In the United States, the sandwich was first promoted as an elaborate meal at supper. By the early twentieth century, as bread became a staple of the American diet, the sandwich became the same kind of popular, quick meal as was already widespread in the Mediterranean.
The first written usage of the English word appeared in Edward Gibbon's journal, in longhand, referring to "bits of cold meat" as a "Sandwich". It was named after John Montagu, 4th Earl of Sandwich, an eighteenth-century English aristocrat. It is said that he ordered his valet to bring him meat tucked between two pieces of bread, and others began to order "the same as Sandwich!" It is commonly said that Lord Sandwich was fond of this form of food because it allowed him to continue playing cards, particularly cribbage, while eating, without using a fork, and without getting his cards greasy from eating meat with his bare hands.
The rumour in its familiar form appeared in Pierre-Jean Grosley's Londres (Neuchâtel, 1770), translated as A Tour to London in 1772; Grosley's impressions had been formed during a year in London in 1765. The sober alternative is provided by Sandwich's biographer, N. A. M. Rodger, who suggests Sandwich's commitments to the navy, and to politics and the arts, mean the first sandwich was more likely to have been consumed at his desk.
Before being known as sandwiches, this food combination seems to simply have been known as "bread and meat" or "bread and cheese". These two phrases are found throughout English drama from the sixteenth and seventeenth centuries.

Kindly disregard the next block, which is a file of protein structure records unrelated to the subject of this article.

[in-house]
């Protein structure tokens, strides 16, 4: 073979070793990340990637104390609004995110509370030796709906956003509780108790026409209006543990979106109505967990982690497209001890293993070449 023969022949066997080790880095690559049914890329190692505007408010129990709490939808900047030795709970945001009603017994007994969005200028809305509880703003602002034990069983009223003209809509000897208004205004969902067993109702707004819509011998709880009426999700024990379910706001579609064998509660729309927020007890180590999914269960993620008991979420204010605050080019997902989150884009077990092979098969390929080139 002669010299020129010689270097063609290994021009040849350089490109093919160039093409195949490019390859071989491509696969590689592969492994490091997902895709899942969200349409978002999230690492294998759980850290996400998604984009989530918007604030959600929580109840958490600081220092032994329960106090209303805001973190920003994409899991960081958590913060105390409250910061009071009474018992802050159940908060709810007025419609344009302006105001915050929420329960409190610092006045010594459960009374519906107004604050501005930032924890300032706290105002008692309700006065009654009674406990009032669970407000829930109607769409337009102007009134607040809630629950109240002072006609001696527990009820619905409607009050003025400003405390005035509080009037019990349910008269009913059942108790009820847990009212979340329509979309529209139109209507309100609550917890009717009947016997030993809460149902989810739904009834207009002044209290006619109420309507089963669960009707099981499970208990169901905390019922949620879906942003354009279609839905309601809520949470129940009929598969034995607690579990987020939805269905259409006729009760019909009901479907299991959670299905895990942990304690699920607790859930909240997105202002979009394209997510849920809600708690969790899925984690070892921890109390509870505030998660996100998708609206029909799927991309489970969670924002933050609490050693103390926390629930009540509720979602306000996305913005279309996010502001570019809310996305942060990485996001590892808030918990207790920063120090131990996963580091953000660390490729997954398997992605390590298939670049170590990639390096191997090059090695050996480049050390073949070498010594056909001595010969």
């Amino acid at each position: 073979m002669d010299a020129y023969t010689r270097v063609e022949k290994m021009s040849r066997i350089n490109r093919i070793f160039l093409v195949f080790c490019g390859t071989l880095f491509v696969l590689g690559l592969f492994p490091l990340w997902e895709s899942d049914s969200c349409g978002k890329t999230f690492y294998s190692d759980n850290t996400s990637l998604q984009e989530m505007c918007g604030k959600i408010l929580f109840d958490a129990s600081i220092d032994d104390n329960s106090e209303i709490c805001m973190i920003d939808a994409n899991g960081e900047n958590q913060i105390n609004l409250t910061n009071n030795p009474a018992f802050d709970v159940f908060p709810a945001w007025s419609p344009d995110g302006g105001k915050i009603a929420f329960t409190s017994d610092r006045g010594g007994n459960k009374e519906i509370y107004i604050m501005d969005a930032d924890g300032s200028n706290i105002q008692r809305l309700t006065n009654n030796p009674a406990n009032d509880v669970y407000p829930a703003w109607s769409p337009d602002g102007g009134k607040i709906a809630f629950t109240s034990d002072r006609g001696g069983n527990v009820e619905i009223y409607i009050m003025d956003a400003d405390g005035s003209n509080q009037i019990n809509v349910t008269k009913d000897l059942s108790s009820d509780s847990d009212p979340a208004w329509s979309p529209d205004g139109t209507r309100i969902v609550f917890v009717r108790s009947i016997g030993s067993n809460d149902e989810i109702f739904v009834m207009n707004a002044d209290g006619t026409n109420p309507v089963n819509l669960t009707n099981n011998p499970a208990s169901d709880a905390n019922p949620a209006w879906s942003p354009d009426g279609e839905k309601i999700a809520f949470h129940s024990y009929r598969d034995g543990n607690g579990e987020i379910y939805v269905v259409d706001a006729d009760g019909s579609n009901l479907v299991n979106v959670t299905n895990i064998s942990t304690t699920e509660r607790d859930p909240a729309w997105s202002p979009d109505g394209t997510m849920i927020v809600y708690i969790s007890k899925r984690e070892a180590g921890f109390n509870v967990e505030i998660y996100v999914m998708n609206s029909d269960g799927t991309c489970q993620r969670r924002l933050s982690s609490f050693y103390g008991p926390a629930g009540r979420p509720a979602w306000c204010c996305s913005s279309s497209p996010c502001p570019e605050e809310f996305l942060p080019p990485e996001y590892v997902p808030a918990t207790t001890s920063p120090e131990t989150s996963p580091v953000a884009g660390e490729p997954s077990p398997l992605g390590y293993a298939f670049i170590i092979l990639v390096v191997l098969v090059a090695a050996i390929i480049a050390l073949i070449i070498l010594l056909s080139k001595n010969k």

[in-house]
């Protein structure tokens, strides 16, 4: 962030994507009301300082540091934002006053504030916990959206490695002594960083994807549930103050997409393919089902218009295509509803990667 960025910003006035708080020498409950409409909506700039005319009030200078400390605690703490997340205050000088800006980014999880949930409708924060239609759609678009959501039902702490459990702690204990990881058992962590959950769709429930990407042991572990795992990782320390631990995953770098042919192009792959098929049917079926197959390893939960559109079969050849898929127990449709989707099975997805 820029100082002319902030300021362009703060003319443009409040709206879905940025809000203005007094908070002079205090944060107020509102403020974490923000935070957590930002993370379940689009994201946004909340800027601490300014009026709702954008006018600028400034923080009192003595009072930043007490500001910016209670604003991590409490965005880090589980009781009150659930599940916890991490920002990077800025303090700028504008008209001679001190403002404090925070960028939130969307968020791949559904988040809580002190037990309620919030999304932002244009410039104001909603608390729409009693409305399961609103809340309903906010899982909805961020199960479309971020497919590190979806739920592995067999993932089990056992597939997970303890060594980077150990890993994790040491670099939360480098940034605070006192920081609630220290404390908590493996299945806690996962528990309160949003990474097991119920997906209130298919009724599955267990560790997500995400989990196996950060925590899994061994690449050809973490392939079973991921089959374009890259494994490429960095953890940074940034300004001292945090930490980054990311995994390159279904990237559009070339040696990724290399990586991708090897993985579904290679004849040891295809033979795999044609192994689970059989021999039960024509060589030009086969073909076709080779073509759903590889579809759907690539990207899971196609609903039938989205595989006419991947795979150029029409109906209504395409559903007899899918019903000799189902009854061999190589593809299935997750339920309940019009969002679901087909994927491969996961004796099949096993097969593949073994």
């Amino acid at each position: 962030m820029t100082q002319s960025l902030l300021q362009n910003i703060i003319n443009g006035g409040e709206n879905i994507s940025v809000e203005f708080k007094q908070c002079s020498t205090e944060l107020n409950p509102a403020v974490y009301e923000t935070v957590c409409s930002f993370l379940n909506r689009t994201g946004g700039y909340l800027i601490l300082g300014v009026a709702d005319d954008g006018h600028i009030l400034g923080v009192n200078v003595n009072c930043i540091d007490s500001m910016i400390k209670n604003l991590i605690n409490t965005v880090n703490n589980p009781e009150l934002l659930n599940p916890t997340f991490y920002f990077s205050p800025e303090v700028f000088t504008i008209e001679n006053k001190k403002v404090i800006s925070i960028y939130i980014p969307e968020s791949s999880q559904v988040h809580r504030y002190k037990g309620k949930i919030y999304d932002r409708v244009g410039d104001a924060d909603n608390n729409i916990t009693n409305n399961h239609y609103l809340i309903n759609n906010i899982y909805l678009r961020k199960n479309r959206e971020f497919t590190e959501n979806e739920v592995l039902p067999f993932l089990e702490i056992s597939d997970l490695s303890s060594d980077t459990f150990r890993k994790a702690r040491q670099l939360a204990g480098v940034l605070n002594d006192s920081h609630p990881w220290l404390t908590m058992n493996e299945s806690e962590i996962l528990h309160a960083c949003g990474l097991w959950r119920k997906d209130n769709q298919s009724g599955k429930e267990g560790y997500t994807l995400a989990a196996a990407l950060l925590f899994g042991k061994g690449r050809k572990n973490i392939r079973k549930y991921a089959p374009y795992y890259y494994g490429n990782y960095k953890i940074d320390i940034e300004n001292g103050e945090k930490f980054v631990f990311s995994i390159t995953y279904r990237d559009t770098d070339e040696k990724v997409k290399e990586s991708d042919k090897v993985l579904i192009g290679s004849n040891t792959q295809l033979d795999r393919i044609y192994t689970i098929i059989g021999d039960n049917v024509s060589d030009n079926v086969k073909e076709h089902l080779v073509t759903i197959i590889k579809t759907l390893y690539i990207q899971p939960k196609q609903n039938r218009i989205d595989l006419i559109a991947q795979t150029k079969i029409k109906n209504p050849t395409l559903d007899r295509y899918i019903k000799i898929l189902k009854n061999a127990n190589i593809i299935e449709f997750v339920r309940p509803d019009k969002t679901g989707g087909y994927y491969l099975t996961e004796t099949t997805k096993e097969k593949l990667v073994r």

In the United States, a court in Boston, Massachusetts, ruled in 2006 that a sandwich includes at least two slices of bread and "under this definition, this court finds that the term 'sandwich' is not commonly understood to include burritos, tacos, and quesadillas, which are typically made with a single tortilla and stuffed with a choice filling of meat, rice, and beans." The issue stemmed from the question of whether a restaurant that sold burritos could move into a shopping centre where another restaurant had a no-compete clause in its lease prohibiting other "sandwich" shops.
In Spain, where the word sandwich is borrowed from the English language, it refers to a food item made with English sandwich bread. It is otherwise known as a bocadillo. Similar usage applies in other Spanish-speaking cultures, such as Mexico, where the word torta is also used for a popular variety of roll-type sandwiches.
In the United Kingdom and Australia, the term sandwich is more narrowly defined than in the United States: it refers only to an item which uses sliced bread from a loaf. An item with similar fillings, but using an entire bread roll cut horizontally in half, is always referred to as a roll. (In South Australia, there is a regional variant of the roll, superficially similar to a club sandwich, where the bread roll is sliced three times with parallel cuts, and filling is put in the first and third openings, but not the second. This makes the resulting double cut roll easier to handle: the top half and the bottom half are eaten separately.) Any hot item based on a bread roll is referred to as a burger, never as a sandwich. However, hot sliced (not ground) beef between two slices of toasted bread is referred to as a steak sandwich: it is the sliced loaf bread that distinguishes the steak sandwich from a burger.